Emergency escape breathing devices (EEBD) - All existing ships must have these fitted not later than the date of the first survey after 1 July 2002 as follows: all ships shall carry at least two emergency escape breathing devices within accommodation spaces; in passenger ships, at least two emergency escape breathing devices shall be carried in each main vertical zone; in passenger ships carrying more than 36 passengers, two emergency escape breathing devices, in addition to those required above, shall be carried in each main vertical zone. (Regulations to - certain exemptions apply - see regulation On all ships, within the machinery spaces, emergency escape breathing devices shall be situated ready for use at easily visible places, which can be reached quickly and easily at any time in the event of fire. The location of emergency escape breathing devices must take into account the layout of the machinery space and the number of persons normally working in the spaces. The number and location of EEBDs must be indicated in the fire control plan and they must comply with the Fire Safety Systems Code (regulation 13.4.3, which refers to the Guidelines for the performance, location, use and care of emergency escape breathing devices (MSC/Circ.849).)
Part E Operational requirements - All existing ships must comply with Part E (except regulations and - relating to inert gas systems, as appropriate) not later than the date of the first survey after 1 July 2002. Part E includes regulation 14 on Operational readiness and maintenance; regulation 15 on Instructions, onboard training and drills; and regulation 16 on Operations.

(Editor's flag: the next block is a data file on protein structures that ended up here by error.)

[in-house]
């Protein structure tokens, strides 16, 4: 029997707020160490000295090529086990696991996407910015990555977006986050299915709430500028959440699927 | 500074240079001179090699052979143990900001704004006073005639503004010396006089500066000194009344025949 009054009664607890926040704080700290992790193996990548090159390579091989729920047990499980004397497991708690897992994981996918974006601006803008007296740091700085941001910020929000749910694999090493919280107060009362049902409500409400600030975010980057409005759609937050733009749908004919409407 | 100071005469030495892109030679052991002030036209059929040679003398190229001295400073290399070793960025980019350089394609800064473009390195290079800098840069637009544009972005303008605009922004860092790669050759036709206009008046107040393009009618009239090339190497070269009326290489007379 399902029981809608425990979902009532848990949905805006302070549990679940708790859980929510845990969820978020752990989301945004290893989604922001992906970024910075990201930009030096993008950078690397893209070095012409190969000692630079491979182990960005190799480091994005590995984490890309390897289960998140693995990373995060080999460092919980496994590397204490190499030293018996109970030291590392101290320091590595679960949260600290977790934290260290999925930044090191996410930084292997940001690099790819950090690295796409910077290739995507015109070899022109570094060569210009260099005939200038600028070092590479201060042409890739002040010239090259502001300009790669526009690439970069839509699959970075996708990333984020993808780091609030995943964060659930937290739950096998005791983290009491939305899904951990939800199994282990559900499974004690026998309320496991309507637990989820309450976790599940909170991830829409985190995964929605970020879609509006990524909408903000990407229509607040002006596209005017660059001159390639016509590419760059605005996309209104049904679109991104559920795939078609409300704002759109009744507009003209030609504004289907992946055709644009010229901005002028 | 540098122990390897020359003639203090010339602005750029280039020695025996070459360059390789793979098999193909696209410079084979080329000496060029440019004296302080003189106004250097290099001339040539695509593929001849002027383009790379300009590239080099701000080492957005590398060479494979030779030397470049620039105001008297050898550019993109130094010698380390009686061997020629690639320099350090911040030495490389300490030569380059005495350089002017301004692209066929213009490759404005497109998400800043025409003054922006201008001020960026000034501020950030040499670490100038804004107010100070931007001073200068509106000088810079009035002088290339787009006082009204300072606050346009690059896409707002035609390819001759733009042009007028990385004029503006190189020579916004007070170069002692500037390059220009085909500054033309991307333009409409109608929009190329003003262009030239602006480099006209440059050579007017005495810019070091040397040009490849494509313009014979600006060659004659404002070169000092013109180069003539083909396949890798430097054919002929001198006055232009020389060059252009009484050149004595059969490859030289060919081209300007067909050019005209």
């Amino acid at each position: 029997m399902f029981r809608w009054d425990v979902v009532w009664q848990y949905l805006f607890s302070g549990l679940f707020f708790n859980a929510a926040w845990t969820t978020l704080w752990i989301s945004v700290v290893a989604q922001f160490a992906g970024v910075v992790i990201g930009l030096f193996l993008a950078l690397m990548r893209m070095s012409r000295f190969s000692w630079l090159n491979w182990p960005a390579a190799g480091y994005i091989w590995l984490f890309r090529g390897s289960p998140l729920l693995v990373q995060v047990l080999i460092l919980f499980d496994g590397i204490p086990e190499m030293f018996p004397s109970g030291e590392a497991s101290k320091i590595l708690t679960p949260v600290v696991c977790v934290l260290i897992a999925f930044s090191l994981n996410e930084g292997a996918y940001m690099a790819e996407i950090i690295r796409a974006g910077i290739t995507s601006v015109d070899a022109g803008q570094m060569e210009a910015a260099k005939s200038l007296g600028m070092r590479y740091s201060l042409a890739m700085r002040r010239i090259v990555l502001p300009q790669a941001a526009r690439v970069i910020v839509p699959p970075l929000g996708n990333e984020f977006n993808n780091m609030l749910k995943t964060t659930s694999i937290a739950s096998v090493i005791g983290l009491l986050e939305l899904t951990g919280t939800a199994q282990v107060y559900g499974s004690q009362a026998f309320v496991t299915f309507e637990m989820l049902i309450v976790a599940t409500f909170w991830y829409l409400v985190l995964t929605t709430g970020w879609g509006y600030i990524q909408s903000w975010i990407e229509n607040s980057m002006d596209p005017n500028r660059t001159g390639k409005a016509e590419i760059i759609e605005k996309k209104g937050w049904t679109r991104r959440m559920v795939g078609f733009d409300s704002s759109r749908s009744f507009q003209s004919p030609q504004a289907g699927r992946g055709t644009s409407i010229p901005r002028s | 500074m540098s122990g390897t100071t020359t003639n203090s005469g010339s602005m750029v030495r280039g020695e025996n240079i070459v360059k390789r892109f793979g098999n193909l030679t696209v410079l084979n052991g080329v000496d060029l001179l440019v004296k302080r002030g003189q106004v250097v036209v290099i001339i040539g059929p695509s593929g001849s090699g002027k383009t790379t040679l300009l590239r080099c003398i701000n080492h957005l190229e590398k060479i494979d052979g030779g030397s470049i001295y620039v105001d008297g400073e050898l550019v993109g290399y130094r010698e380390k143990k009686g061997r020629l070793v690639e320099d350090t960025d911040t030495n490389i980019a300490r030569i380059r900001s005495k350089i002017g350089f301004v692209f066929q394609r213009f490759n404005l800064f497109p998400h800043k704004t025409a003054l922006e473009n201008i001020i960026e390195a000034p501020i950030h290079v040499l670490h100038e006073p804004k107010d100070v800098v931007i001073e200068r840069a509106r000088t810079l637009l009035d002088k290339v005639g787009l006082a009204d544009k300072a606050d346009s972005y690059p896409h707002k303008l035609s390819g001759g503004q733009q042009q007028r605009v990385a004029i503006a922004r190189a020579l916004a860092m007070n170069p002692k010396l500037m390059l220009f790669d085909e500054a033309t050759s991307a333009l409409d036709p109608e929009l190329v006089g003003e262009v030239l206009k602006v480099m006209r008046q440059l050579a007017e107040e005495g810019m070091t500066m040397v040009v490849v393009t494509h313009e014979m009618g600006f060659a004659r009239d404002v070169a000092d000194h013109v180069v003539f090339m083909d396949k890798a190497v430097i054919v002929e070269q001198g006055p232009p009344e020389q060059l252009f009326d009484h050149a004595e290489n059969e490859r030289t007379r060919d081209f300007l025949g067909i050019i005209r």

For new installations only on existing ships: Fire-extinguishing systems using Halon 1211, 1301, and 2402 and perfluorocarbons are prohibited for new installations. (Regulation
Deep-fat cooking equipment - for new installations on existing ships, the fire extinguishing systems for deep-fat cooking equipment must comply with regulation 10.6.4, including the requirement for an automatic or manual extinguishing system; a primary and backup thermostat with an alarm; arrangements for automatically shutting off the electrical power upon activation of the extinguishing system; an alarm for indicating operation of the extinguishing system in the galley where the equipment is installed; and controls for manual operation of the extinguishing system which are clearly labelled for ready use by the crew. (The regulation refers to the recommendations by the International Organization for Standardization, in particular, Publication ISO 15371:2000 on Fire-extinguishing systems for protection of galley deep-fat cooking equipment.)
Passenger ships of 2,000 gross tonnage and above must comply not later than 1 October 2005 with regulations for fixed local application fire-fighting systems (regulation 10.5.6). The regulation requires certain machinery spaces above 500 m3 in volume to be protected by an approved type of fixed water-based or equivalent local application fire-fighting system. The regulation refers to Guidelines for the approval of fixed water-based local application fire-fighting systems for use in category A machinery spaces (MSC/Circ.913). Fixed local application fire-fighting systems are to protect areas such as the following without the necessity of engine shutdown, personnel evacuation, or sealing of the spaces: the fire hazard portions of internal combustion machinery used for the ship's main propulsion and power generation; boiler fronts; the fire hazard portions of incinerators; and purifiers for heated fuel oil.